Human Rights Quarterly 23.4 (2001) 1105-1111
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Genocide in International Law: The Crimes of Crimes
Genocide in International Law: The Crimes of Crimes, by William A. Schabas (Cambridge University Press: Cambridge, 2000), 624 pp.
William Schabas, Director of the Irish Center for Human Rights and Chair in Human Rights Law at the National University of Ireland-Galway, has enormously enriched the literature on genocide and international human rights with the publication of Genocide in International Law The Crimes of Crimes. This necessarily abbreviated and, at times, critical commentary should not detract from my unalloyed admiration for this significant scholarly statement.
The volume has four distinct divisions. The initial section traces the development and drafting of the 1948 Convention on the Prevention and Punishment of the Crime of Genocide. The second provides a detailed discussion of [End Page 1105] the treaty text. A third utilizes the remedial clauses of the convention to describe and to analyze the responses of the United Nations and international tribunals to contemporary genocides. A concluding chapter considers treaty revisions and reforms. Interwoven in the largely technical text are observations on topics ranging from norms of treaty interpretation to the relationship between international law and foreign policy. The volume also contains a comprehensive bibliography on the legal literature of genocide.
Schabas' book is of obvious relevance given the on-going trials arising out of the Yugoslav and Rwandan conflicts and the potential prosecutions in countries such as Indonesia and Sierra Leone. In fact, the jurisprudence of genocide is so dynamic and diffuse that events will soon likely dictate a second edition.
The reader must be cautioned that this is neither a work of philosophy, history nor empirical or theoretical social science. The volume, instead, is dedicated to the intellectual and practical demands of legal scholars and practitioners and provides a primer on the Genocide Convention which draws upon the full-range of contemporary legal scholarship. The text nevertheless might have been energized by a politically nuanced analysis of the convention and by philosophical perspectives on questions such as whether groups possess collective rights. The non-legal specialist, at any rate, may find this a useful compendium, particularly given the wide-spread misunderstanding and disregard of jurisprudential doctrine which characterizes much of the work on genocide. Scholars in the humanities and social sciences also might profit from a legal perspective in pondering the rationale for requiring a specific genocidal intent or limiting the groups protected under the convention.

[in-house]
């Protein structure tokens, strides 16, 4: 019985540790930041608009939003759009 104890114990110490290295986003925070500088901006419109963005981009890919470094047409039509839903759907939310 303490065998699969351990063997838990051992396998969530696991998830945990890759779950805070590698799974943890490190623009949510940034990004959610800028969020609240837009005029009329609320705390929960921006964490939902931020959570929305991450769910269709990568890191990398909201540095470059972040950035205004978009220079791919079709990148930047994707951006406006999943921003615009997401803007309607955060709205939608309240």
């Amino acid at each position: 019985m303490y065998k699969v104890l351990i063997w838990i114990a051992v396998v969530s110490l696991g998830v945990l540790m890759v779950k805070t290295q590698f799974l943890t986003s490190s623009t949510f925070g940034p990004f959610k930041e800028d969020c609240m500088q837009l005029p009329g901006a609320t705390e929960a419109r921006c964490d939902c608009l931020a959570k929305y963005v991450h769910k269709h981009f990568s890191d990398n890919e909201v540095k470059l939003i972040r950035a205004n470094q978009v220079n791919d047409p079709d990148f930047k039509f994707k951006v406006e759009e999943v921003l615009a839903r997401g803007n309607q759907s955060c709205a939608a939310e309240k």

There is no disputing the importance of the Genocide Convention. The treaty and the companion Universal Declaration of Human Rights were the first human rights instruments adopted by the fledgling United Nations. The Genocide Convention stands as a clear and concrete legacy of Nuremberg and the anti-totalitarian struggle and sacrifice of World War II and constitutes the cornerstone of the edifice of international criminal law. The treaty's rich and rambunctious history, as outlined in the Schabas' volume, provides a prism thorough which to view the development and debate over international human rights in the twentieth century.
Schabas fails to fully communicate the remarkably revolutionary and revisionist character of the Genocide Convention which proclaimed that international cooperation was required to liberate humankind from this "odious scourge." The treaty also extended international law into the traditional terrain of domestic jurisdiction by providing that genocide was punishable in periods of peace as well as war. Equally unprecedented was the provision that individuals were to be held criminally culpable, regardless of rank or status, thus abrogating the traditional immunity accorded to Heads of State. In addition, signatory states pledged to prevent and to punish genocide and recognized the jurisdiction of the International Court of Justice. There was a sense that the treaty marked the dawn of a new day. The President of the General Assembly, Mr. H.V. Evatt of Australia, expressed the hope that the humanitarian instinct that animated the drafting of this instrument would inform the United Nations future discussions and deliberations. [End Page 1106]
Despite the convention's prominence and promise, the treaty was rapidly...